1. No transparency.  This can be a problem from the beginning of the marriage.  You don't have joint accounts.  There is no openness about finances and no real economic partnership.  This makes it super easy to hide money!  Every spouse should understand the family finances and be aware of what you have and how it is held, always.  It just makes it too easy for a spouse to transfer funds and hide cash if you don't know how it all fits together.

2.  A change in behavior.  Instead of mail coming to the house, it goes to a spouse's office or he/she gets a post office box.  The spouse opens new bank accounts and you don't see the statements.  He/she gets new credit cards, and the bills don't come to the home.  He/she has more than one cell phone, and you don't see the bills.  The extra phone can indicate a lover, and that often means money is leaving the marriage.

3. A sudden decrease in income.  One of my favorite quotes (and I have used it for so long I can't remember the source, other than it was another divorce lawyer) is, "once again, the magic alchemy of divorce turns yet another prince into a pauper." This can happen more often with the self-employed, as it is much easier to finagle finances in your own business than if you are a W-2 employee. If it occurs in conjunction with #2 above, watch out!

4. New and unusual economic behavior. This tends to be more on the spending side.  The spouse is buying stuff which depreciates, i.e. a fancy car, a new motorcycle, boat or jet ski -- basically wild spending on toys.  If your spouse starts running up large debts or cleaning out accounts to pay for new acquisitions, watch out!

5. Rushed and controlling. When tax returns need to be signed, you get the return on the day due and there is no time to read it, nor is there a copy for you to keep.  Estate planning is rushed and/or unexpected, and you don't get to discuss the plans and their meaning with the lawyer.  These and other areas where speed and lack of clarity can really hurt you are considerable.”

If any of these five signs set off alarm bells in your own relationship, or more importantly if your instinct tells you that something is just not right about your spouse’s behavior lately, consult a good divorce attorney immediately. An experienced divorce attorney can inform you of your legal rights and can explain the steps you need to take to better understand your financial situation. 

Above all else, the most important thing you can do is to become knowledgeable about your finances – review your tax returns, meet with your CPA, learn about your spouse’s business. This investment will pay off for you by allowing you to be an engaged and active participant in your divorce and empowering you to manage your own finances once your divorce is final.

 

 

Alter Ego and Piercing the Corporate Veil in the Context of Divorce

Businesses can pose special challenges upon divorce. As Dallas divorce attorneys, we deal with these issues in many of our cases, with businesses acquired during the marriage and also businesses owned by one spouse before marriage.

Texas law typically treats corporations, partnerships, and other types of businesses as a separate legal entity – existing apart from shareholders and partners. Because these businesses are separate legal entities, only the spouse’s interest in the corporation, partnership or other business is up for division by the divorce court. This means that specific corporate assets are often off-limits in a divorce action. But, there is an exception to this rule when alter ego can be established.

If the business is found to be the “alter ego” of a spouse, divorce courts can “pierce the corporate veil” to move assets out of the corporation and divide them between the parties as part of the shareholder's community estate. A finding of alter ego sufficient to justify piercing in the divorce context requires the trial court to find:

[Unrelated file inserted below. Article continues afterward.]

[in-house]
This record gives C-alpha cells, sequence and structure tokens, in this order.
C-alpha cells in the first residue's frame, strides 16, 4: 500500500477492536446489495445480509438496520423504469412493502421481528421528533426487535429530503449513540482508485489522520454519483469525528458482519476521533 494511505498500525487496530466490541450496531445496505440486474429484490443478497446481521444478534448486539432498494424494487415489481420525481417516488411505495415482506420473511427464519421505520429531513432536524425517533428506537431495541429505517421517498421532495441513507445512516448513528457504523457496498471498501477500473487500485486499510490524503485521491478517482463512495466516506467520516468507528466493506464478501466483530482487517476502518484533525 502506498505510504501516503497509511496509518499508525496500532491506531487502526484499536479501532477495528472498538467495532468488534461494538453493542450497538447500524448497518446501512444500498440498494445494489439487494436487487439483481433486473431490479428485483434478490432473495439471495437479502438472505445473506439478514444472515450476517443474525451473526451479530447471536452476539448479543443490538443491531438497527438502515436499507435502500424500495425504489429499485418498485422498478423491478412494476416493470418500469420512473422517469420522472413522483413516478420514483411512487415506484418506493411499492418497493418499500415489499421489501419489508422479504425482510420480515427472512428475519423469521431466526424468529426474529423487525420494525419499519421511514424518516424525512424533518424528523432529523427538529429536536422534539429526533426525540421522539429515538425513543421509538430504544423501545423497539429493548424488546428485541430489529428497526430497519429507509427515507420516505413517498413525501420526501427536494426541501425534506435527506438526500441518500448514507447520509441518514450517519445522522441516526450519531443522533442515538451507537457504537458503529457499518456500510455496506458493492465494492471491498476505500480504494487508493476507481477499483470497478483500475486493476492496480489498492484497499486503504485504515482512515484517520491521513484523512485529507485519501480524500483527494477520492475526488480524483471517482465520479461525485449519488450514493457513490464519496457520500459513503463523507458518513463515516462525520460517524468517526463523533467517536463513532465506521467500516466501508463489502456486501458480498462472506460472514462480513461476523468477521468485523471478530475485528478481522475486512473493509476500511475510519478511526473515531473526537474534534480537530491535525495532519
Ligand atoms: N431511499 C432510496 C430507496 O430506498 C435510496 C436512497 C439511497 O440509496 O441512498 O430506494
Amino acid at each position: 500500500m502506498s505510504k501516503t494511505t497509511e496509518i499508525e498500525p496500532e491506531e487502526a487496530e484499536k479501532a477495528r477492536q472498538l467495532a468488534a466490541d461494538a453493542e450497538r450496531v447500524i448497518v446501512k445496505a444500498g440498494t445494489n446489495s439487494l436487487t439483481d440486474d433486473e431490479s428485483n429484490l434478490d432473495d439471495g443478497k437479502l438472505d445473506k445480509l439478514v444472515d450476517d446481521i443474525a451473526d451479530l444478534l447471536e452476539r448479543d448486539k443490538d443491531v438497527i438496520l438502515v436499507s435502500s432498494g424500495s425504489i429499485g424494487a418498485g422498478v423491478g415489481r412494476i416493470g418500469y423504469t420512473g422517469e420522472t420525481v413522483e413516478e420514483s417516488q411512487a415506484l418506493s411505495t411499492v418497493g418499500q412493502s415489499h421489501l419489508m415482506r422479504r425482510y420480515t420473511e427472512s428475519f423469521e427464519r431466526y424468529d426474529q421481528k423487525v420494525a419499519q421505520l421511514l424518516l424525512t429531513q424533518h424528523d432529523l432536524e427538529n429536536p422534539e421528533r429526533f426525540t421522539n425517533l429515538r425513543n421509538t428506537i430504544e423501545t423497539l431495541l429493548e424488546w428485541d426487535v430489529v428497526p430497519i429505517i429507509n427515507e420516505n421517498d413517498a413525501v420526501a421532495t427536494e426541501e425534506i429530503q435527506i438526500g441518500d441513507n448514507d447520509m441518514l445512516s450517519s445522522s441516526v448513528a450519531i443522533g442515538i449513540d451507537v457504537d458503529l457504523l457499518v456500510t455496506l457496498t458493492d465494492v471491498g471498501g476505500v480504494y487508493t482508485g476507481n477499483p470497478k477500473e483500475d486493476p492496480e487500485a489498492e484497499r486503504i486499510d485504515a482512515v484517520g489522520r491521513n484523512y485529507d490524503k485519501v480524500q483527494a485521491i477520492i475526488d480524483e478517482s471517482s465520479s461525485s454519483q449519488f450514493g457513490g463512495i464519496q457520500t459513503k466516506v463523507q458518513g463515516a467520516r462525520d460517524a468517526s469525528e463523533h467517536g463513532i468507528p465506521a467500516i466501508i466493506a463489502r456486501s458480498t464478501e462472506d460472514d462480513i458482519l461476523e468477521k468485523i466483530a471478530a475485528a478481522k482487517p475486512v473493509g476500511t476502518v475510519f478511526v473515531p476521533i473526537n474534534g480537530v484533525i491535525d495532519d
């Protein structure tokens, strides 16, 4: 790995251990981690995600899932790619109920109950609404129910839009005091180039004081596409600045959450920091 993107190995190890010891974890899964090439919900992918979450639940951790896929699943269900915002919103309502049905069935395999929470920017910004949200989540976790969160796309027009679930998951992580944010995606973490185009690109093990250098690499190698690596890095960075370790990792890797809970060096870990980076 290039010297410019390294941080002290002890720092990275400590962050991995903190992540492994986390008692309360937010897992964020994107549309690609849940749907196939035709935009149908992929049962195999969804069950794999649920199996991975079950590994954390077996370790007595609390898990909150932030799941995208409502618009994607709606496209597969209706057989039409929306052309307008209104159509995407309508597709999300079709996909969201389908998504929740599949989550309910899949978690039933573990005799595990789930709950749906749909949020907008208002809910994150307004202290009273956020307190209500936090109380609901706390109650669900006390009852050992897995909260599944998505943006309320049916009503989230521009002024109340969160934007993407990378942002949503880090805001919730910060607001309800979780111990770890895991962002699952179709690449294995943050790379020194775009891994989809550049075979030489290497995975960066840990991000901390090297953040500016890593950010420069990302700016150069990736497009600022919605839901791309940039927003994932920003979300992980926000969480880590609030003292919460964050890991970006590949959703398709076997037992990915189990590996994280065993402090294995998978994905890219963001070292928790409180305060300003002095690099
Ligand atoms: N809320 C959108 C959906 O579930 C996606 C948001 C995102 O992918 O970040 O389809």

(1)       unity between the corporation and the spouse such that the separateness of the corporation has ceased to exist, and

 

(2)        the spouse's improper use of the corporation damaged the community estate beyond that which might be remedied by a claim for reimbursement.

 

The concepts of alter ego and piercing are applied in divorce cases to achieve an equitable result, that is, a just and right division of the marital estate. Generally, the divorce court will pierce to avoid leaving the community estate with virtually no property.

 

Whether you are a business owner, spouse of the business owner, or the attorney representing either party, when a business interest is part of the community estate, or owned by one spouse during the marriage, keep the equitable principles of alter ego and piercing the corporate veil in mind when evaluating the strategy for a divorce proceeding.

Hidden Assets in Divorce

Frequently we are asked what recourse is available when one spouse attempts to hide assets of the marital estate during a divorce.  Not only is such conduct highly unethical, it is fraudulent as well.  Typically a forensic accountant is called in to help search for hidden assets.  In our experiences, here are some reoccurring methods used to hide assets:

  • Purchasing lavish antiques, artwork or hobby equipment.  Often times property such as this is overlooked and undervalued;
  • Collusion with an employer to delay the payment of bonuses, stock options or raises;
  • Setting up a custodial account in the name of a child;
  • Repaying a "debt" to a family member or friend when such payments were no previously made;
  • Salary paid to a non-existent employee if the spouse is a business owner;
  • Money paid to close friends or family members for "business" services not actually rendered; and
  • Investment in municipal bonds or Series EE Savings Bonds for which no interest is reported on tax returns.

If you suspect you spouse is hiding assets it is a good idea to review all financial records prior to filing for divorce.  If you are responding to a divorce we suggest you retain the services of a qualified forensic accountant.